Sad, Sad Truths

The Hobbit might be the most important book in my life.  It’s the book that introduced me to adult (more or less) fantasy fiction.  It opened the door to The Lord of the Rings.  It made me start my first novel (a horrible fanfic-y tangle of a book, started with my best friend in eighth grade, and the less said about that, the better.)

I recently re-read The Hobbit, and I was pleasantly surprised to see how well it held up.  I laughed at bits of humor (the dwarves’ staged approach to Beorn’s house, for example), and I enjoyed Bilbo’s clever solutions (shutting the dwarves up in the barrels that were destined for Laketown).  The book was a picaresque (well, except for the last few chapters), and those types of episodic adventure stories can be pure candy.

Alas, I wasn’t a fan of the first Hobbit movie.  I thought it was over-long and under-storied, even though it brought in vast swaths of story that had nothing to do with The Hobbit.  At the time that I watched it, I hadn’t read the book in over 20 years, so I assumed that I’d forgotten some of the diversions (but I was wrong — they just weren’t there in Tolkien’s book.)


When The Desolation of Smaug came out, I decided to save my pennies and rent the movie when it was available.  When it became available through Netflix, I wanted to watch other things first, so I waited a few months before getting to Smaug.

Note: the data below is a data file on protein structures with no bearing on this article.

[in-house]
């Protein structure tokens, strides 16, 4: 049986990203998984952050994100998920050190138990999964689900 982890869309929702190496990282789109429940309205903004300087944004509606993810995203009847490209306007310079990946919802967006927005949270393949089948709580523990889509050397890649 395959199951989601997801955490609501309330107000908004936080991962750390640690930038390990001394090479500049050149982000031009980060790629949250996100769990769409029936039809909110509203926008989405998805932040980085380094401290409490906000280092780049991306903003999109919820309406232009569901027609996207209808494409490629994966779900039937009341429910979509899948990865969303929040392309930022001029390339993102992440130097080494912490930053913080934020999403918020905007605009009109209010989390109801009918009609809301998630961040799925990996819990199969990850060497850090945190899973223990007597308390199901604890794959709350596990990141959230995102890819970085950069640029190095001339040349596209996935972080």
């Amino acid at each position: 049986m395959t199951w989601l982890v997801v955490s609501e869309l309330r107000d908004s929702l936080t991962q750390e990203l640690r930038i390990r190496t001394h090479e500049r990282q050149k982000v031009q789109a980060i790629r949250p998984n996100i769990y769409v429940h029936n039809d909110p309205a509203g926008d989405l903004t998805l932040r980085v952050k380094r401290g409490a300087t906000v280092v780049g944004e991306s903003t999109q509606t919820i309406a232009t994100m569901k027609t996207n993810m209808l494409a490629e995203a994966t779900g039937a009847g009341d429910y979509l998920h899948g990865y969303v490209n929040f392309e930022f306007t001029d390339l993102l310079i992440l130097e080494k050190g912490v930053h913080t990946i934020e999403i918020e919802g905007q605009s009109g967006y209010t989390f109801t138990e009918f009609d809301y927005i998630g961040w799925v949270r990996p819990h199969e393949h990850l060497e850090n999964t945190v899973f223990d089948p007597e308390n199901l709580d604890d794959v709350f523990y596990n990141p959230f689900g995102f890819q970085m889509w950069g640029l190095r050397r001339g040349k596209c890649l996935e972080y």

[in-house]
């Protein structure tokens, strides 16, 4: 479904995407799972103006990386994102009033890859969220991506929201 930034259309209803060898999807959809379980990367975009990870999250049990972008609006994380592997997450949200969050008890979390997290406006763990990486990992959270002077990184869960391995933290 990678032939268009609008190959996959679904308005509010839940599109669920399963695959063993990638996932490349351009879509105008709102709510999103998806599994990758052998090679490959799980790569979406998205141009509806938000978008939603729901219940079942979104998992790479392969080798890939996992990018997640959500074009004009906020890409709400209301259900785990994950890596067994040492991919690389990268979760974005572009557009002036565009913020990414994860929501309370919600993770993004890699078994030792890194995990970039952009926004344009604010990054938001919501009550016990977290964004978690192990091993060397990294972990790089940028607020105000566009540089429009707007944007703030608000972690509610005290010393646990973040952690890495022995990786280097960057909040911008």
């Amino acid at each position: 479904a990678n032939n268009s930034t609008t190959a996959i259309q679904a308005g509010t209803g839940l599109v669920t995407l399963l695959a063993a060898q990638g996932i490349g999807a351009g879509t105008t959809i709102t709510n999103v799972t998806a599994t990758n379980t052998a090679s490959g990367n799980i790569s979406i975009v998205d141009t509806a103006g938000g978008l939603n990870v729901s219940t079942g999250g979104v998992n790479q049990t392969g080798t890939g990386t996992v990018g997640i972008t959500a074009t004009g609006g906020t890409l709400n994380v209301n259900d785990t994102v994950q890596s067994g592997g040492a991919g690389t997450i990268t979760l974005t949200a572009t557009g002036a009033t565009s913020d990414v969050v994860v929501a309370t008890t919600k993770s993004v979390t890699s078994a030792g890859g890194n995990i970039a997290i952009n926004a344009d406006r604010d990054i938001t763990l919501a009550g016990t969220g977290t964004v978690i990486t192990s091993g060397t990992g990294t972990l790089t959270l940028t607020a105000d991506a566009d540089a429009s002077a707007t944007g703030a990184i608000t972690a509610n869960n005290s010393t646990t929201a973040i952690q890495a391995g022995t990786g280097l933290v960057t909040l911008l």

And that brings us to last night.

Last night was a perfect night for Hobbit-watching.  We had an open swath of time, with no other commitments.  We had popcorn popped.  We were looking forward to the film.

And that enthusiasm lasted for about 10 minutes.  Where was the funny staged approach of the dwarves to Beorn’s house?  Where were the magical animals who waited on the weary travelers?  Where was the eccentric host who taught vegetarian dining to his guests well before vegetarian was a trend?

Okay, so the movie decided to elide Beorn.  There was a lot of story to be told.  Including a half-hour (I think — maybe it only felt that long) river escape from orcs.  And a dwarf-elf maybe-love story, featuring Kate from Lost (who’d clearly wandered in from another movie, because she sure as hell wasn’t in the book.)  And, and, and…